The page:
What surprises me, having known you for several years, is that you seem absolutely unambitious about your pieces.
"No, I never was ambitious, somehow. Of course living here in Prague and looking back, I think I realized that without my composing I would hardly have survived, because - after all - what is it? It's concentration. And when everything is going wrong... well, where do ideas come from? Nobody knows that. But you get an idea and then you begin, and then you've got something. Everything else falls away and it's okay. You've got something, it exists and it's yours. You may throw it away after a month, but still it keeps you sane."
I've heard you say before that it kept you sane when your husband was thrown in jail for being a spy - which of course he wasn't - during the very hard years after the war, and during that time you went to live in the country, I believe, with your young son.
"Yes, it was easier to feed a small boy in the country. I was very fortunate that I managed to get a job in the state publishing house. They used to send me the work to the country and I did it and sent it back. It was much better altogether - foodwise. Money was very short, and of course that's where my mother-in-law was wonderful. She just refused to sell anything. The elderly started selling things, you know."
She kept the Mucha art collection together.
"Well that's the thing, of course, that people don't realize. You see, the posters were the only things which were known, but that's only about one third or even less of Alfons Mucha's work. And he spent every spare moment painting and drawing - there's an enormous body of work, but it was considered old-fashioned, out of touch, not interesting, and so nobody knew about it, and that is what has saved it. She kept it all."
And now you and your son are keeping it.
"[Laughs] Well, the pictures saved us certainly when we were thrown out of our house. You see, my father-in-law had a house built for himself. He lived for more than twenty years in Paris, as a bachelor, and when he finally came back to his native land he had a house built. The top floor was a studio, of course, and that's where I lived when I first came here. Well then the communists took that house for a diplomat and we just had to move out. My mother-in-law very early in the morning was woken up by this enormous removal van arriving - that they need the house."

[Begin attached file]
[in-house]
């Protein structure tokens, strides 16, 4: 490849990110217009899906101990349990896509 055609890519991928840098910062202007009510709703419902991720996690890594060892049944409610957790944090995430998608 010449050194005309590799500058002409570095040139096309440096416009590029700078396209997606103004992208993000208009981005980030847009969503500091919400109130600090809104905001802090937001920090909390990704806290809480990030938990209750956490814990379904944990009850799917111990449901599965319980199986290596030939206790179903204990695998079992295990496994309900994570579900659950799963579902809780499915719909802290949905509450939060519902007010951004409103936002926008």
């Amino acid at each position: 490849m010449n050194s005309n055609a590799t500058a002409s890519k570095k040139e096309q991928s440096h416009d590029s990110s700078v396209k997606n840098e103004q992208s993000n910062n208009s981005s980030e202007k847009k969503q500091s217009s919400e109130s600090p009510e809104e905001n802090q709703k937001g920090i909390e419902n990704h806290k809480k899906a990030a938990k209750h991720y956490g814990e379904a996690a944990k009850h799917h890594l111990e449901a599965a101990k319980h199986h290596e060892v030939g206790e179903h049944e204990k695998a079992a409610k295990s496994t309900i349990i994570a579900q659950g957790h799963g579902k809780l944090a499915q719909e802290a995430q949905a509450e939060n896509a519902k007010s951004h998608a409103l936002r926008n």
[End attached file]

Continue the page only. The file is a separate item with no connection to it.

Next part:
They just showed up to kick you out.
"That's how they did it. And then they would cut off the telephone, you see, so you couldn't communicate with anybody. But we had already had the studio part made into a separate flat for us, and we had our telephone up there - a different phone - and my mother-in-law had the key to our bit. She went up there and phoned us. We were in Zelezna Ruda, about 100 miles away. Jiri said, 'You stay here with John, I'll deal with this,' and got into the car.
"So I wasn't actually present, but my mother-in-law told me that he arrived and apparently in a voice which could have been heard all over Prague, he leapt out of the car: 'Who's the idiot who gave the order to destroy this? This is culture, it belongs to the nation. Who's going to pay for the damage?" Apparently he went on and on and on - no stopping him - in this enormously loud voice, and the man in charge got uncertain. He actually stopped it, and he went off to find if he is doing the right thing.
"Well, that gave Jiri time to contact somebody. One of the people he knew in the Party - you know he had friends everywhere - well, this Party man said, okay, we want your house. Find somewhere else. And we had a month to find something else. And it was Jiri who found this apartment."
That was one of the negative aspects of living under communism, but perhaps one of the positive ones was that you got your works performed by people like the Czech Philharmonic and top class conductors and orchestras. So that may have been some compensation.
"Yes, it's interesting. You see the orchestras got a bonus. If they gave a premiere of a new work they got a bonus. So they did that. Of course there are a whole lot of Czech composers, and I felt that they shouldn't be playing me. And that's how I feel still today. There are so many Czech composers, you know, writing very interesting stuff, I must say, so why should they perform me? [Laughs].